### Keith Briggs - PhD thesis (University of Melbourne 1997)

#### Feigenbaum scaling in discrete dynamical systems - abstract

In this thesis I study some generalizations of Feigenbaum's
discovery of scaling in families of nonlinear discrete dynamical systems.

I first make a precise computation of the Feigenbaum
constants for unimodal real maps.
This allows me to study number-theoretic properties of these quantities.
I then make a detailed study of the asymptotic limits
of the feigenvalues as the degree of the maximum of the
unimodal map goes to infinity.
The result is the first precise computation
of the asymptotic feigenvalues.

I also generalize the Feigenbaum scaling law to
compute corrections to scaling in real maps.
In the next chapter I consider scaling in complex analytic maps.
The results here include a complete classification of the
possible feigenvalues up to degree eight.
I construct a complex version of the thermodynamic formalism,
which allows a computation of the Hausdorff dimension
of attractors of universal functions.
I also study scaling in the area of hyperbolic components of the
Mandelbrot set.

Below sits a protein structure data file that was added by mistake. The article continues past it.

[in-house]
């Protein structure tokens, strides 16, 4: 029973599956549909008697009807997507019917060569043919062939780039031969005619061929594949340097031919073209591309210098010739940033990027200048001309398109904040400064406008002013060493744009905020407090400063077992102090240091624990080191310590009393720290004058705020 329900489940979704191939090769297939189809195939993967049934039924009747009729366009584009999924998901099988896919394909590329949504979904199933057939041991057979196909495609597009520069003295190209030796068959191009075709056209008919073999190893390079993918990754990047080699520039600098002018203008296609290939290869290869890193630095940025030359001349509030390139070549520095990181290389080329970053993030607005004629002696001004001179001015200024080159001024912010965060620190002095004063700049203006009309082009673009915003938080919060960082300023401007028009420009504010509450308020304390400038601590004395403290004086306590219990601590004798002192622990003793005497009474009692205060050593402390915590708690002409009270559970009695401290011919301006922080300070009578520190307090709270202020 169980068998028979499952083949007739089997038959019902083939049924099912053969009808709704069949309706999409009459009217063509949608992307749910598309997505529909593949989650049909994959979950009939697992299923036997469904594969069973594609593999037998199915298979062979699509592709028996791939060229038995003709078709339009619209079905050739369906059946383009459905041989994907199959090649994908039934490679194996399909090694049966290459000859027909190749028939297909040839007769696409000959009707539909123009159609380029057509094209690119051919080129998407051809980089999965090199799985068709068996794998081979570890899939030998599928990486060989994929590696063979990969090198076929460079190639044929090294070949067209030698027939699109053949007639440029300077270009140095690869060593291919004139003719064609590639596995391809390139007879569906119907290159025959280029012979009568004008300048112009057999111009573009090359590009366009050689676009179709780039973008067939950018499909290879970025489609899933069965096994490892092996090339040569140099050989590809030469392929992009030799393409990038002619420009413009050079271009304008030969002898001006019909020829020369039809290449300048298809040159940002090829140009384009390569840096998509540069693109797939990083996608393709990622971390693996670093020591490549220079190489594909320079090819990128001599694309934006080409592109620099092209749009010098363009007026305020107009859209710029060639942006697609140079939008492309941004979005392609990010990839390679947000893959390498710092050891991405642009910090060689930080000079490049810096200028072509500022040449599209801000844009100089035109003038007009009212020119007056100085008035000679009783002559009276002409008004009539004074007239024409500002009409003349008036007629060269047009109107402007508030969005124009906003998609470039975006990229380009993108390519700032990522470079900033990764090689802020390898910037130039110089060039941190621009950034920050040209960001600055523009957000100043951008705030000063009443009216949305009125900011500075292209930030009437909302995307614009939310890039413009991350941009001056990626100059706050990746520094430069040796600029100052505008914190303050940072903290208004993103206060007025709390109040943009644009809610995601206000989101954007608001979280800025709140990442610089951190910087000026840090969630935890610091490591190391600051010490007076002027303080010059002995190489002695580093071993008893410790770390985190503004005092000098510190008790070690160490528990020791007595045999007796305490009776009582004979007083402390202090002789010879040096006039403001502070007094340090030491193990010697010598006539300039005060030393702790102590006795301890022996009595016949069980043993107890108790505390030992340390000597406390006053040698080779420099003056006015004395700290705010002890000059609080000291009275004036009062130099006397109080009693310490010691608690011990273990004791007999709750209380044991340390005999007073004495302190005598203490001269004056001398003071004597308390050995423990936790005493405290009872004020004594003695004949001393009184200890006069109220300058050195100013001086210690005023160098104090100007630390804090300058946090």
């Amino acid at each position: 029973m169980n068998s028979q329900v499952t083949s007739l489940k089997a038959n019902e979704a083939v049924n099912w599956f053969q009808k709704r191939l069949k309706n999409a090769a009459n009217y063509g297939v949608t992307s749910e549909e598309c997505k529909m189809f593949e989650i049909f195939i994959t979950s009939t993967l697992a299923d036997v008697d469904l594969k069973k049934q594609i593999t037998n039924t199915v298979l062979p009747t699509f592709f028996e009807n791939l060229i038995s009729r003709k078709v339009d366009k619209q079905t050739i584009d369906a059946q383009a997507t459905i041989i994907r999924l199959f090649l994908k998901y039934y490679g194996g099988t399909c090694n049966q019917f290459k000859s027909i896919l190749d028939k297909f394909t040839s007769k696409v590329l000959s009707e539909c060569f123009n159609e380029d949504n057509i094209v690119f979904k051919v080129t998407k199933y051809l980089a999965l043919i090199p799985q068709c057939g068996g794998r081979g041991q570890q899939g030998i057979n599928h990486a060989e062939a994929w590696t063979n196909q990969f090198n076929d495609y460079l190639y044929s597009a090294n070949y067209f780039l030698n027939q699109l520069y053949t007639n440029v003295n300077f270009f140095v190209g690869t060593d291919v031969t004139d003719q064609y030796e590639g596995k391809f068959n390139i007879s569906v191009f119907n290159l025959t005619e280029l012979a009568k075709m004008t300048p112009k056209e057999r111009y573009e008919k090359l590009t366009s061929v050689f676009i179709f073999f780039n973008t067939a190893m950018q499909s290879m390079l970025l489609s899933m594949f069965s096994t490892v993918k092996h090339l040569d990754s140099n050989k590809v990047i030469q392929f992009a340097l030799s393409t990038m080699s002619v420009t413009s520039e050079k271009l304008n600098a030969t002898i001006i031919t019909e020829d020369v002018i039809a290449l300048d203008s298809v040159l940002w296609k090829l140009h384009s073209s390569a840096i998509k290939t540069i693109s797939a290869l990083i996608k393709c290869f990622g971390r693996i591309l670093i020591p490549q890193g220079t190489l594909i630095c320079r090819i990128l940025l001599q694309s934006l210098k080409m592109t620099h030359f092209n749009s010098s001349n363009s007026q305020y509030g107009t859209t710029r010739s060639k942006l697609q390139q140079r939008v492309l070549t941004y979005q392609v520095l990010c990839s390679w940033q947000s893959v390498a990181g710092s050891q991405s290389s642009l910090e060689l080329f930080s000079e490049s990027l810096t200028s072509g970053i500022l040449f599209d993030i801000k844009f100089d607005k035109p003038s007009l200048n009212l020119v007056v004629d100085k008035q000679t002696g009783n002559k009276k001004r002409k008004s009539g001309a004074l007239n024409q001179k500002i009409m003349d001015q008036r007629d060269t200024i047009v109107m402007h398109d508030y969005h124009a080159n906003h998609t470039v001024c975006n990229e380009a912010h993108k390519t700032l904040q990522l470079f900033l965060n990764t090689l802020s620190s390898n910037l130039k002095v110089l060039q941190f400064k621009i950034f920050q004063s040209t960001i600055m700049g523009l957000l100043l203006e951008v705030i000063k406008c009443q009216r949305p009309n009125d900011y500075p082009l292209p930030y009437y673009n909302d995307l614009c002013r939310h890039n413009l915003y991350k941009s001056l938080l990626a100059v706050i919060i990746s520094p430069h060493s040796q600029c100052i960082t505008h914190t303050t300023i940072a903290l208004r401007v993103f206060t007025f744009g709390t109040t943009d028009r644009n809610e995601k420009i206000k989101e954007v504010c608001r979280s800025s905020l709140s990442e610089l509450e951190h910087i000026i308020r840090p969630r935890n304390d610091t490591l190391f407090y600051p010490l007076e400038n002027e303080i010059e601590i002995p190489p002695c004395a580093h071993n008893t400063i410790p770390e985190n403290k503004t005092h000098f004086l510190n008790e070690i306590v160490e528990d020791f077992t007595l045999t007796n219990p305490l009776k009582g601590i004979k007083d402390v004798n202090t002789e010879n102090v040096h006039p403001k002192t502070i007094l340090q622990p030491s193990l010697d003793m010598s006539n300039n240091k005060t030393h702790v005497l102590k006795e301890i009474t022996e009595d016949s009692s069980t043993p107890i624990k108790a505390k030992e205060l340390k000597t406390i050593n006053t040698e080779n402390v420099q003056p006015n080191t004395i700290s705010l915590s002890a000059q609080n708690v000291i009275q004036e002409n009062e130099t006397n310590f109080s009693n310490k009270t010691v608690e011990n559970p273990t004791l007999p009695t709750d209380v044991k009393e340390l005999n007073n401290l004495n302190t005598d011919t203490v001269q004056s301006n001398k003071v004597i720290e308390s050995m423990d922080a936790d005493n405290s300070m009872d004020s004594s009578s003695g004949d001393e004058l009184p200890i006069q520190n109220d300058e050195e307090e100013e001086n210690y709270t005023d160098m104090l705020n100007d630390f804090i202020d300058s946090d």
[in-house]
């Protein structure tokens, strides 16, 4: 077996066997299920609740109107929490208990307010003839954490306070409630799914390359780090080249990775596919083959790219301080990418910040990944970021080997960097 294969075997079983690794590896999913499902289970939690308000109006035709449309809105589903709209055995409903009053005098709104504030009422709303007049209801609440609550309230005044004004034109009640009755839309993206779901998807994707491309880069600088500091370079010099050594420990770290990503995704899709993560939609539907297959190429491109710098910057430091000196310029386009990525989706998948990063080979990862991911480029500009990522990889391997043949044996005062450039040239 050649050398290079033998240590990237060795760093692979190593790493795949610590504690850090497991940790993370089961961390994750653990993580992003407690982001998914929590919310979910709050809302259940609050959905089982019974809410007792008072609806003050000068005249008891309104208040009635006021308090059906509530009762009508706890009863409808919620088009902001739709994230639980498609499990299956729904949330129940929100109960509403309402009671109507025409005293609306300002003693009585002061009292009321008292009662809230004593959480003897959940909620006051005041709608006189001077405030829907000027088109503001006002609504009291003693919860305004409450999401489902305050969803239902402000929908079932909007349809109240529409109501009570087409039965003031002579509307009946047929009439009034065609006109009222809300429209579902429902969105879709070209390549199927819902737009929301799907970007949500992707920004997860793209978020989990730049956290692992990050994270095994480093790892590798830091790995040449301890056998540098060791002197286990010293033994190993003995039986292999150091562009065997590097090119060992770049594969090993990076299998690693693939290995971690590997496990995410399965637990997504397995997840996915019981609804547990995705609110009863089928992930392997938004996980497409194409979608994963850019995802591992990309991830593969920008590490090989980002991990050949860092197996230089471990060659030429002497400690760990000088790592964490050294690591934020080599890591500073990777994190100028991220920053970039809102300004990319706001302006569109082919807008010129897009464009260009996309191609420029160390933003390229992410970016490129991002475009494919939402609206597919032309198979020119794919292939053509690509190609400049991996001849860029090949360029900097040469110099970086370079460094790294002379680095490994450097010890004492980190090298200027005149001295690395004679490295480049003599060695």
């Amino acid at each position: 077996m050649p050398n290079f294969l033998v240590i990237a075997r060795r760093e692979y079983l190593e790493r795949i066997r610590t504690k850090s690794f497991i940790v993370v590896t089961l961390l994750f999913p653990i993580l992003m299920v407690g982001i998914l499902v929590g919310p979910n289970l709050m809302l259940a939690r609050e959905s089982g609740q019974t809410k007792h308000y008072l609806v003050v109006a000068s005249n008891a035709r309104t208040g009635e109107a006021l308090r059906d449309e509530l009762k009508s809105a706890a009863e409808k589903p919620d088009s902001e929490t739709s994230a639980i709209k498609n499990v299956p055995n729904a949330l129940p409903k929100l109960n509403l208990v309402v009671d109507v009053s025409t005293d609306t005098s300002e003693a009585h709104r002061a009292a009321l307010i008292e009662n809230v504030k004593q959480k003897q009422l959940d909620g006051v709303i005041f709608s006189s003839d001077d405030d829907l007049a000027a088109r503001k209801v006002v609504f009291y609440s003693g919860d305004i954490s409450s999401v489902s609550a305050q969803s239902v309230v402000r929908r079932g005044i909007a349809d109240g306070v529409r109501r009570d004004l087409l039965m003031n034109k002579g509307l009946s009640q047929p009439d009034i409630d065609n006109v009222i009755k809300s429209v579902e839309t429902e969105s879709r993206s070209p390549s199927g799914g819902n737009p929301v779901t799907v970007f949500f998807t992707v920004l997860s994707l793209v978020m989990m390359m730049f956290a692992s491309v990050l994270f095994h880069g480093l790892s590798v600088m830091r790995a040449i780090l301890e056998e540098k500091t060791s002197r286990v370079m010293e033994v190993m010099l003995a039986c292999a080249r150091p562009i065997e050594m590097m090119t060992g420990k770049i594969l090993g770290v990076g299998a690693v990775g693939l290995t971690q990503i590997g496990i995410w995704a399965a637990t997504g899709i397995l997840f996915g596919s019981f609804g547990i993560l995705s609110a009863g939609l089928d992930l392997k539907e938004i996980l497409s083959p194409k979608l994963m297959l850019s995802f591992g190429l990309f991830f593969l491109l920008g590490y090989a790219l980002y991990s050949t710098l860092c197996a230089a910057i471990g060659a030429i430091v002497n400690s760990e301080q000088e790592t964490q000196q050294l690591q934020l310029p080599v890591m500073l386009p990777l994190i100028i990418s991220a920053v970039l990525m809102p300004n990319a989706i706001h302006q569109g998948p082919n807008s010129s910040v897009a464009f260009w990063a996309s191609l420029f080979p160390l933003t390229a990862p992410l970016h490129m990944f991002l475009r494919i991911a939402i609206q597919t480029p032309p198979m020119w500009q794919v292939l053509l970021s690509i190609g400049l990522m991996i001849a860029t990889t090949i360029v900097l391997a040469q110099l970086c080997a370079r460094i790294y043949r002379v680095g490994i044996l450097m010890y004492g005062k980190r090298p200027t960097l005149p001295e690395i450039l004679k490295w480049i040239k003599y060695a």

The next chapter concerns circle maps,
including scaling on the boundaries of Siegel disks of complex analytic maps.
I compute corrections to scaling in circle maps,
and the asymptotic limit of the Feigenbaum-Kadanoff-Shenker scaling constant,
followed by a discussion of Manton-Nauenberg scaling and corrections to scaling.

I next move to higher dimensions with a study of scaling in two-torus maps.
This requires some introductory discussion of cubic number field theory.
This chapter contains the first evidence for scaling in two-torus maps.
I give next a detailed discussion of iteration of quaternion maps.
This is an attempt to see which properties of complex analytic maps
continue in the four-dimensional space of quaternions.
In particular, I classify all regularly iterable linear quaternion maps.

A final chapter describes
the design of algorithms for the solution of functional
equations which were used throughout the thesis.